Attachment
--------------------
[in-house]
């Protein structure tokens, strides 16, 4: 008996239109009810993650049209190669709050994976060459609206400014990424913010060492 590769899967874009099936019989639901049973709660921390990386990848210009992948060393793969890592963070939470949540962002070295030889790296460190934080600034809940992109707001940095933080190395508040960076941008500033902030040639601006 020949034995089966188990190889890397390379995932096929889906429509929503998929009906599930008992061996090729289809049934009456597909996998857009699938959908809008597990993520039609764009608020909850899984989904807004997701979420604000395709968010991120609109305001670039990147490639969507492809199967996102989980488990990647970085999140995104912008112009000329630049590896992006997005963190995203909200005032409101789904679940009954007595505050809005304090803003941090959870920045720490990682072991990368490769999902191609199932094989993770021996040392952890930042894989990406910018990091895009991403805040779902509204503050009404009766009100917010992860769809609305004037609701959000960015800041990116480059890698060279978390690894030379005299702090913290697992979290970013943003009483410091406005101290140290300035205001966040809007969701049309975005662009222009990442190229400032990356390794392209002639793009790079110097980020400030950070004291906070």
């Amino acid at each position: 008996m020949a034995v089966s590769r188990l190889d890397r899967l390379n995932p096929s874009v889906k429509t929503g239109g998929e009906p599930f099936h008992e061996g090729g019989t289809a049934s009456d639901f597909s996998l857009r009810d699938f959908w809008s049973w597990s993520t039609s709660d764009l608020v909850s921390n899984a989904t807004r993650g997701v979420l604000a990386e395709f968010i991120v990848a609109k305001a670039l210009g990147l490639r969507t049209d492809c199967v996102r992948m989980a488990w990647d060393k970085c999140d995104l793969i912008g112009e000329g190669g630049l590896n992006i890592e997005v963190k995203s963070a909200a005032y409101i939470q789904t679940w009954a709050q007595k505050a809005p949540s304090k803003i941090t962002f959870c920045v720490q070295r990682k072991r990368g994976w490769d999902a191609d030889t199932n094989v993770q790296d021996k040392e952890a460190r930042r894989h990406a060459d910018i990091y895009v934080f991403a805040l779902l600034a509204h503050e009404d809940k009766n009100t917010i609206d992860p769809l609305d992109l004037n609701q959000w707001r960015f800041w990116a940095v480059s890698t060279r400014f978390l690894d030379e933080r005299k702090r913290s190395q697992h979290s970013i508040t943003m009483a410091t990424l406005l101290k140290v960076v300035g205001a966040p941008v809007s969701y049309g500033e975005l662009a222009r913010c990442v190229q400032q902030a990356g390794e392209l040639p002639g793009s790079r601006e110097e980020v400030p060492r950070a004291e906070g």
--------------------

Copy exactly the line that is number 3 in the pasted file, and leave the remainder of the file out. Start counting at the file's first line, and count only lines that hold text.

């Amino acid at each position: 008996m020949a034995v089966s590769r188990l190889d890397r899967l390379n995932p096929s874009v889906k429509t929503g239109g998929e009906p599930f099936h008992e061996g090729g019989t289809a049934s009456d639901f597909s996998l857009r009810d699938f959908w809008s049973w597990s993520t039609s709660d764009l608020v909850s921390n899984a989904t807004r993650g997701v979420l604000a990386e395709f968010i991120v990848a609109k305001a670039l210009g990147l490639r969507t049209d492809c199967v996102r992948m989980a488990w990647d060393k970085c999140d995104l793969i912008g112009e000329g190669g630049l590896n992006i890592e997005v963190k995203s963070a909200a005032y409101i939470q789904t679940w009954a709050q007595k505050a809005p949540s304090k803003i941090t962002f959870c920045v720490q070295r990682k072991r990368g994976w490769d999902a191609d030889t199932n094989v993770q790296d021996k040392e952890a460190r930042r894989h990406a060459d910018i990091y895009v934080f991403a805040l779902l600034a509204h503050e009404d809940k009766n009100t917010i609206d992860p769809l609305d992109l004037n609701q959000w707001r960015f800041w990116a940095v480059s890698t060279r400014f978390l690894d030379e933080r005299k702090r913290s190395q697992h979290s970013i508040t943003m009483a410091t990424l406005l101290k140290v960076v300035g205001a966040p941008v809007s969701y049309g500033e975005l662009a222009r913010c990442v190229q400032q902030a990356g390794e392209l040639p002639g793009s790079r601006e110097e980020v400030p060492r950070a004291e906070g």